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The recent announcement of the Yuchengco Group of Companies’ House of Investments that it is closing five of its car dealerships—four Honda and one Isuzu—beginning June 2 has sent shockwaves to the local auto industry.

Industry insiders now fear that this might just be the start of an outbreak of auto dealership closures. The “vaccine” for this, however, might need to come from several sources.

On Monday, Yuchengco-led House of Investments (HI) announced that it is shutting down five car dealership units in Metro Manila – four Honda and one Isuzu outlets – effective June 2 as part of measures to ensure “overall greater efficiency” in its automotive business. In a disclosure to the Philippine Stock Exchange, HI said it had decided to close Honda Fairview, Honda Marikina, Honda Marcos Highway, Honda Kalookan and Isuzu Greenhills.

Willy Tee Ten, Philippine Automotive Dealers Association president, said that in order for the other dealers to sustain operations, three factors must prevail:

“1) Banks should approve more loans to both car buyers and to dealerships and lower interest rates; 2) Malls should offer free rent to their tenants, government should tell landlords (of the lots where dealerships stand) to waive rents until a vaccine (for CoViD-19) is discovered; and 3) The ‘new normal’ (needs minimal showroom space), since walk-ins have gone down tremendously.”

Tee Ten predicted, “If the things mentioned will not be practiced, there might be more dealers that will close.”

All five auto dealerships of YGC were located in Metro Manila: The Honda dealerships in Fairview, Marikina, Marcos Highway, Kalookan, and Isuzu Greenhills.

Early in May, Tee Ten told Inquirer Motoring that banks would play a “very big part in the success or failure of the automotive industry.”

In reaction to the dealership closures, Association of Vehicle Importers and Distributors president Ma. Fe Perez-Agudo told Inquirer Motoring: “Rationalization is happening across many industries. This is to be expected given the extraordinary situation that triggered the shutdown of many businesses for almost three months.”

Asked by Inquirer Motoring if the closures were just the beginning of a series of dealership closures or labor layoffs, Agudo said, “The pandemic has forced everyone to take a long and hard look at our business models and to quickly adapt to the new reality. This means looking for more operating efficiencies, focusing on our core strengths, and importantly, innovating to reach customers whose behaviors have radically changed. Many, as we in AVID, are still on survival mode but are optimistic that we will steadily recover and be poised for a stronger rebound with support from government through various stimulus and incentives. We are all in this together when it comes to overall economic recovery.”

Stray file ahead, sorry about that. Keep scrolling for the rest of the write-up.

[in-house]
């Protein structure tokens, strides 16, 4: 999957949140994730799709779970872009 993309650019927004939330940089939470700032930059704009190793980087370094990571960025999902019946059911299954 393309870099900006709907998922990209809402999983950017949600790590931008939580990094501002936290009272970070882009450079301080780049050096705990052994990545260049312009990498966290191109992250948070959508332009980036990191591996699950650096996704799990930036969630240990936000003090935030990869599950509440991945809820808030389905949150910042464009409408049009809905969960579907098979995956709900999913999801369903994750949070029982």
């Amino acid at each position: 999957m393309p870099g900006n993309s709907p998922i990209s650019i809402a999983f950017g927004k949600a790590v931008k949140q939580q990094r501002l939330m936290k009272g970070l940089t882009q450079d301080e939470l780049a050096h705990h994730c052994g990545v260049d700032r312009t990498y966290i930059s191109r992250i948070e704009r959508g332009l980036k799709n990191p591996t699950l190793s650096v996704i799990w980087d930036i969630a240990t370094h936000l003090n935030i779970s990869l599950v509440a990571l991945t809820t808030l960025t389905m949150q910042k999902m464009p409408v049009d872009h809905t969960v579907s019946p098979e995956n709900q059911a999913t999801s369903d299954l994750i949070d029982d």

Asked the same question, Rommel Gutierrez, Chamber of Automotive Manufacturers of the Philippines Inc president said, “I don’t think so. Sure, there’ll be lots of adjustments with the new normal. Rationalizing operations is just one of them which may take in many forms.”

“(It’s a) chain reaction,” quipped Gutierrez when asked about dealers’ fear of more closures due to strict loans, inflexible landlords and decreased showroom visits.

Auto dealer George Blaylock said that the shutdowns were bound to happen.

“It’s sad, but it will happen. Banks are not approving, and most clients are not buying. Recovery will be next year. Service and parts will continue, though. Banks also are just opening up so they also are in a phase-in situation, so this is another reason why there will be a slowdown of bank approvals,” he explained.

A Metro Manila dealer who refused to be named quipped: “Imagine a big group like Yuchengco whose partners are Honda Cars Philippines Inc and Ayala Corp, but they still thought of closing.”

Another dealer, who owns three medium-sized dealerships in Metro Manila, disclosed in an interview last May 21 that she would focus on improving aftersales revenues by offering other services such as ceramic coating and accessorizing vehicles, among others.

That dealer said she has 300 people in her employ.

Would she have to resort to retrenchments?  She replied, “If the 50-percent decline in projected sales happens, we will have no choice but to retrench. We started operations last May 18. Online inquiries and walk-ins are very low.

“Banks have been strict in granting approvals,” she said, adding that one of her managers said a lot of overseas Filipino workers applying for car loans had been rejected or declined by the banks, and resorted to buying used cars instead. Meanwhile, businessmen who had been planning to buy new cars are holding on to their old ones, and holding off previous plans to replace them.

On April 29, Inquirer Motoring wrote about the combined losses of all 600 or so dealers in the country after six weeks of extended community quarantines, which ran from P2.7 billion to P9 billion as estimated by a top executive who handles 50 dealerships. In that story, it was estimated that each car dealer could have been losing between P3 million and P10 million a month since operations were halted.

Another dealer who chose to be anonymous revealed, “A lot of front liners who want to buy a car of their own due to the lack of public transportation have been rejected by banks, while walk-ins have been minimal.”

The easing of travel and quarantine restrictions to GCQ status is seen to not help the dealers’ situation. “After the lockdown, we expect inquiries to decrease in both our showrooms and social media,” said the dealer. With a report from Doris Dumlao-Abadilla

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